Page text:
The penny-farthing, also known as a high wheel, high wheeler and ordinary, is a type of bicycle with a large front wheel and a much smaller rear wheel. It was popular after the boneshaker until the development of the safety bicycle in the 1880s. It was the first machine to be called a "bicycle".
Although the name "penny-farthing" is now the most common, it was probably not used until the machines were nearly outdated; the first recorded print reference is from 1891 in Bicycling News. It comes from the British penny and farthing coins, one much larger than the other, so that the side view resembles a penny leading a farthing. For most of their reign, they were simply known as "bicycles". In the late 1890s, the name "ordinary" began to be used, to distinguish them from the emerging safety bicycles; this term and "hi-wheel" (and variants) are preferred by many modern enthusiasts.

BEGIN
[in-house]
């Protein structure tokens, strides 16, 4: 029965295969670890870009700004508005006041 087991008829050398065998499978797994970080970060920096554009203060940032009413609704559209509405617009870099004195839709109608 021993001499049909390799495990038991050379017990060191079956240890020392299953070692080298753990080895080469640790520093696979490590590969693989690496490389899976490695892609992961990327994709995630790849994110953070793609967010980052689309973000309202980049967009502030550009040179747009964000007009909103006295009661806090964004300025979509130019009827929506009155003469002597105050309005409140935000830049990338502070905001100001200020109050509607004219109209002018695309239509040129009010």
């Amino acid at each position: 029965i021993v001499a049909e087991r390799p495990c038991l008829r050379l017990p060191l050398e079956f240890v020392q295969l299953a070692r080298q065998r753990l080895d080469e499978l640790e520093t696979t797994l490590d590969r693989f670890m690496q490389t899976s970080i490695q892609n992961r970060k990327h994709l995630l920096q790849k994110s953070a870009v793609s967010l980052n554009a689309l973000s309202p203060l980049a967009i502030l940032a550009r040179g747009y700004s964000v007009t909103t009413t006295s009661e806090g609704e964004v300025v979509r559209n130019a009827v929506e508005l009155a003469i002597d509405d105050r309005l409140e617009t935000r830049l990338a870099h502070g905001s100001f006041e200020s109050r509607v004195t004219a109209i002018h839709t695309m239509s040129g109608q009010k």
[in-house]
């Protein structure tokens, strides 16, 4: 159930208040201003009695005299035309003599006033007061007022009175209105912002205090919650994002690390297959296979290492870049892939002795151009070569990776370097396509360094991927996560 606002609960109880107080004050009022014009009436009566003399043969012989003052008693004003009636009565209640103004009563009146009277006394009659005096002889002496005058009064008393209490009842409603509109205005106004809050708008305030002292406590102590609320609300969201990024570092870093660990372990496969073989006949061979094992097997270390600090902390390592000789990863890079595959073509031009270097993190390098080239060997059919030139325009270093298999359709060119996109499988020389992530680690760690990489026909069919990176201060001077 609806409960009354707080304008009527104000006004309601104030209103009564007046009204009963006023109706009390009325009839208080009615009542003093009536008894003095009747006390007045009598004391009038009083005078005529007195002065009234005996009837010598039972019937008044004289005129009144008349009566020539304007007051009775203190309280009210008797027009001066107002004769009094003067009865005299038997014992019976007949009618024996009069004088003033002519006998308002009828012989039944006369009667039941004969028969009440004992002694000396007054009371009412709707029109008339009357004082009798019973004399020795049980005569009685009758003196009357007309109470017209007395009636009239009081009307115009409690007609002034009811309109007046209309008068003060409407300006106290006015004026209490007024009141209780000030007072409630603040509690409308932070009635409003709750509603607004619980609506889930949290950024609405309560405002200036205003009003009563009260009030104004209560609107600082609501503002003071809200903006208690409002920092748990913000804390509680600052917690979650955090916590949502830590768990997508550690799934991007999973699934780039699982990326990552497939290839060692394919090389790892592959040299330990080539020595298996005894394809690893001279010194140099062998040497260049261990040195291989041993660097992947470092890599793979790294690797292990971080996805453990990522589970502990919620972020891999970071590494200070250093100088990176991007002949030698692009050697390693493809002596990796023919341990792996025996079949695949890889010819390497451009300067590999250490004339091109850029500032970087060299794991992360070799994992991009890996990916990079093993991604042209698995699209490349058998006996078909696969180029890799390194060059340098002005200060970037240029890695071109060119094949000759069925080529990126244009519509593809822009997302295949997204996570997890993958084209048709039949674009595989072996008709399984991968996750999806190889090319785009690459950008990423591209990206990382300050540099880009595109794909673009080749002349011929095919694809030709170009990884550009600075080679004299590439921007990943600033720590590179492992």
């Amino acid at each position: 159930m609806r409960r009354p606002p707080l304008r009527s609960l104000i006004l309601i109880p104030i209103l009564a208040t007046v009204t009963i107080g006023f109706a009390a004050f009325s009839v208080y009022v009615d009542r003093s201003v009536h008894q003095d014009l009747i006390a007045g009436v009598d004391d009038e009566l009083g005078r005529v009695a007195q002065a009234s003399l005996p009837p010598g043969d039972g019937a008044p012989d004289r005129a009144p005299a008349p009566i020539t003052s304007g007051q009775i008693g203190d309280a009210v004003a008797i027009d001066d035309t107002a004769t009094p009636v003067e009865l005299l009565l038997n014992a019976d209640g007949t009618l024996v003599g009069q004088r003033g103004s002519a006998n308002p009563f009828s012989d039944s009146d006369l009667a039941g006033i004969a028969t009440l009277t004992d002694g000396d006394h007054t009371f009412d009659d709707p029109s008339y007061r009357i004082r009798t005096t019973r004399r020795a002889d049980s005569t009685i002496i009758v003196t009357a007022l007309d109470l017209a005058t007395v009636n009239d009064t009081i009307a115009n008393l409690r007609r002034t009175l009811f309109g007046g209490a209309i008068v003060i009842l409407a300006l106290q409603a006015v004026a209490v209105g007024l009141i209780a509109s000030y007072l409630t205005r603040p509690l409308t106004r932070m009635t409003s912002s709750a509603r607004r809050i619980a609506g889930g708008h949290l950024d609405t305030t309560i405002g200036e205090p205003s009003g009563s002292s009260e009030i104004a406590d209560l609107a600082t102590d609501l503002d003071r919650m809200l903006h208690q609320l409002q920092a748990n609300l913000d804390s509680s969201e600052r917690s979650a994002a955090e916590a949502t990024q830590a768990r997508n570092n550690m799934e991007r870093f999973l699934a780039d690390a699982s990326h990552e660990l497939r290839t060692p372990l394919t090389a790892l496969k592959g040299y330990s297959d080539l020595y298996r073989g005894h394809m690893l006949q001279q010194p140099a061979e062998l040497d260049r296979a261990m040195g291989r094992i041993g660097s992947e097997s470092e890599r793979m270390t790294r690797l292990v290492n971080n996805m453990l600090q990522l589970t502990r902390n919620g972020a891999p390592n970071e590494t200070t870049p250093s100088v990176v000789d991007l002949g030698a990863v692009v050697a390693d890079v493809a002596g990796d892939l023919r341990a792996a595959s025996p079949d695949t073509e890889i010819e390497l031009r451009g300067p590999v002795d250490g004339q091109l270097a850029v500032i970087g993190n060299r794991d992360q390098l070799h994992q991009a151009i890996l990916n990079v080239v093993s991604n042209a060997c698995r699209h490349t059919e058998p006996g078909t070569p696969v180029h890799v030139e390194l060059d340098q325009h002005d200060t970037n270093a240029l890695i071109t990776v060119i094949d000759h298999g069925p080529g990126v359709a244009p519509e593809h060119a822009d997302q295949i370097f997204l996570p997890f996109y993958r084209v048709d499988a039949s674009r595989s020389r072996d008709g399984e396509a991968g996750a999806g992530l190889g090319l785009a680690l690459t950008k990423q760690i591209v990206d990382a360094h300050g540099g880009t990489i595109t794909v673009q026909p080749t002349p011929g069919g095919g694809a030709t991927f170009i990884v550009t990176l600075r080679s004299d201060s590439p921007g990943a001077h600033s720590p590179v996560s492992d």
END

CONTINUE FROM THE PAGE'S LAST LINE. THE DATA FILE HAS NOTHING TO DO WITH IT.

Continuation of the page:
In 1869, Eugène Meyer, a Frenchman, invented the High-Bicycle design and fashioned the wire-spoke tension wheel. Around 1870, English inventor James Starley, described as the father of the bicycle industry, and others, began producing bicycles based on the French boneshaker but with front wheels of increasing size, because larger front wheels, up to 1.5 m (60 in) in diameter, enabled higher speeds on bicycles limited to direct drive. In 1878, Albert Pope began manufacturing the Columbia bicycle outside of Boston, starting their two-decade heyday in America.
Although the trend was short-lived, the penny-farthing became a symbol of the late Victorian era. Its popularity also coincided with the birth of cycling as a sport.
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